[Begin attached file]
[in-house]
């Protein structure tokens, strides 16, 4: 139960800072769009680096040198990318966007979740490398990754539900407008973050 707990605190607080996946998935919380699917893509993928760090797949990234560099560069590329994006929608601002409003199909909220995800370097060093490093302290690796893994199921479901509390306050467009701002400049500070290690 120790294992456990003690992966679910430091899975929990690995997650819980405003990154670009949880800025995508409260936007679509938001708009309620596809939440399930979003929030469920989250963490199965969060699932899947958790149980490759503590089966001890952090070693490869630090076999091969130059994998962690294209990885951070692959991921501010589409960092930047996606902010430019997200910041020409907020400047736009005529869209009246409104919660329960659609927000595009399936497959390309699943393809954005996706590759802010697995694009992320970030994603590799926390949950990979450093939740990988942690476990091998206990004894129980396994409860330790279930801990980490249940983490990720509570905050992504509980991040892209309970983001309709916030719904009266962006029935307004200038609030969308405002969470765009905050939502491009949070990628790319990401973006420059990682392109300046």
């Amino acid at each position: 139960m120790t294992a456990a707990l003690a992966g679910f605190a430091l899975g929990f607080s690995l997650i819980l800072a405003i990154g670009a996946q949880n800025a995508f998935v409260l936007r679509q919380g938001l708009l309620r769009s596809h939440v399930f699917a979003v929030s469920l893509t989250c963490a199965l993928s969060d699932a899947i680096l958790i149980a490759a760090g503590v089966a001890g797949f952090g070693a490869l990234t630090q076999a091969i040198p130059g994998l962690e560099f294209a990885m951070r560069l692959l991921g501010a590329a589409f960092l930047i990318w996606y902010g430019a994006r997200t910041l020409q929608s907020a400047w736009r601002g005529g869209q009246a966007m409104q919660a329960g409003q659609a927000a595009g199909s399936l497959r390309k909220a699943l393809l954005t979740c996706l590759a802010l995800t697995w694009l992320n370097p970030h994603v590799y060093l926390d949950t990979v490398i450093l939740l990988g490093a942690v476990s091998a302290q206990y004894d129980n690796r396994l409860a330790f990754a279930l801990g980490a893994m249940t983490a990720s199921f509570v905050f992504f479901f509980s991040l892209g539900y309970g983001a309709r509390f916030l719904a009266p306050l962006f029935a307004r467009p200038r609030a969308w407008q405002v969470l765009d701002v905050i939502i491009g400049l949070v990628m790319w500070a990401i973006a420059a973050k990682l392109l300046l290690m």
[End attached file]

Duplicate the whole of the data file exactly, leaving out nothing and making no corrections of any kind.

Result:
[in-house]
């Protein structure tokens, strides 16, 4: 139960800072769009680096040198990318966007979740490398990754539900407008973050 707990605190607080996946998935919380699917893509993928760090797949990234560099560069590329994006929608601002409003199909909220995800370097060093490093302290690796893994199921479901509390306050467009701002400049500070290690 120790294992456990003690992966679910430091899975929990690995997650819980405003990154670009949880800025995508409260936007679509938001708009309620596809939440399930979003929030469920989250963490199965969060699932899947958790149980490759503590089966001890952090070693490869630090076999091969130059994998962690294209990885951070692959991921501010589409960092930047996606902010430019997200910041020409907020400047736009005529869209009246409104919660329960659609927000595009399936497959390309699943393809954005996706590759802010697995694009992320970030994603590799926390949950990979450093939740990988942690476990091998206990004894129980396994409860330790279930801990980490249940983490990720509570905050992504509980991040892209309970983001309709916030719904009266962006029935307004200038609030969308405002969470765009905050939502491009949070990628790319990401973006420059990682392109300046």
């Amino acid at each position: 139960m120790t294992a456990a707990l003690a992966g679910f605190a430091l899975g929990f607080s690995l997650i819980l800072a405003i990154g670009a996946q949880n800025a995508f998935v409260l936007r679509q919380g938001l708009l309620r769009s596809h939440v399930f699917a979003v929030s469920l893509t989250c963490a199965l993928s969060d699932a899947i680096l958790i149980a490759a760090g503590v089966a001890g797949f952090g070693a490869l990234t630090q076999a091969i040198p130059g994998l962690e560099f294209a990885m951070r560069l692959l991921g501010a590329a589409f960092l930047i990318w996606y902010g430019a994006r997200t910041l020409q929608s907020a400047w736009r601002g005529g869209q009246a966007m409104q919660a329960g409003q659609a927000a595009g199909s399936l497959r390309k909220a699943l393809l954005t979740c996706l590759a802010l995800t697995w694009l992320n370097p970030h994603v590799y060093l926390d949950t990979v490398i450093l939740l990988g490093a942690v476990s091998a302290q206990y004894d129980n690796r396994l409860a330790f990754a279930l801990g980490a893994m249940t983490a990720s199921f509570v905050f992504f479901f509980s991040l892209g539900y309970g983001a309709r509390f916030l719904a009266p306050l962006f029935a307004r467009p200038r609030a969308w407008q405002v969470l765009d701002v905050i939502i491009g400049l949070v990628m790319w500070a990401i973006a420059a973050k990682l392109l300046l290690m």